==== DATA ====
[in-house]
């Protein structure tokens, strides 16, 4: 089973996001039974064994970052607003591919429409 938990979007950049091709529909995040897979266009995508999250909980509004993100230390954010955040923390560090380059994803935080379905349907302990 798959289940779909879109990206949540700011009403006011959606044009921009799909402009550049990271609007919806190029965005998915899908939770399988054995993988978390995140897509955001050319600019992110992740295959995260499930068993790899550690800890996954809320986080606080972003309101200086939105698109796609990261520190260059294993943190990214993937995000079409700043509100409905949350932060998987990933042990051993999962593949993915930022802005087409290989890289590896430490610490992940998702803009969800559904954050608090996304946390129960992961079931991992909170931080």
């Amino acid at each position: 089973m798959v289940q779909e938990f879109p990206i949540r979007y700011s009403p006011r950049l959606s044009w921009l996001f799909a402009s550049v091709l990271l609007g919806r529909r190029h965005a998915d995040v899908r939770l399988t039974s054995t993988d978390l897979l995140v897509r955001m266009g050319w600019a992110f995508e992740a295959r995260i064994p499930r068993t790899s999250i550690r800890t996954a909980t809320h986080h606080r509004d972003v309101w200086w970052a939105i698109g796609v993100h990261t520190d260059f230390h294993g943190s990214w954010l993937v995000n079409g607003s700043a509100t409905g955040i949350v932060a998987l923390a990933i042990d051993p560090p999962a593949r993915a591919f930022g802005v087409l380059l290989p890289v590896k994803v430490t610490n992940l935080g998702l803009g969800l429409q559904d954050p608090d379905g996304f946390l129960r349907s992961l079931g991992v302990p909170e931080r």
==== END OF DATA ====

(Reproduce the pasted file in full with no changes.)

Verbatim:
[in-house]
């Protein structure tokens, strides 16, 4: 089973996001039974064994970052607003591919429409 938990979007950049091709529909995040897979266009995508999250909980509004993100230390954010955040923390560090380059994803935080379905349907302990 798959289940779909879109990206949540700011009403006011959606044009921009799909402009550049990271609007919806190029965005998915899908939770399988054995993988978390995140897509955001050319600019992110992740295959995260499930068993790899550690800890996954809320986080606080972003309101200086939105698109796609990261520190260059294993943190990214993937995000079409700043509100409905949350932060998987990933042990051993999962593949993915930022802005087409290989890289590896430490610490992940998702803009969800559904954050608090996304946390129960992961079931991992909170931080």
């Amino acid at each position: 089973m798959v289940q779909e938990f879109p990206i949540r979007y700011s009403p006011r950049l959606s044009w921009l996001f799909a402009s550049v091709l990271l609007g919806r529909r190029h965005a998915d995040v899908r939770l399988t039974s054995t993988d978390l897979l995140v897509r955001m266009g050319w600019a992110f995508e992740a295959r995260i064994p499930r068993t790899s999250i550690r800890t996954a909980t809320h986080h606080r509004d972003v309101w200086w970052a939105i698109g796609v993100h990261t520190d260059f230390h294993g943190s990214w954010l993937v995000n079409g607003s700043a509100t409905g955040i949350v932060a998987l923390a990933i042990d051993p560090p999962a593949r993915a591919f930022g802005v087409l380059l290989p890289v590896k994803v430490t610490n992940l935080g998702l803009g969800l429409q559904d954050p608090d379905g996304f946390l129960r349907s992961l079931g991992v302990p909170e931080r």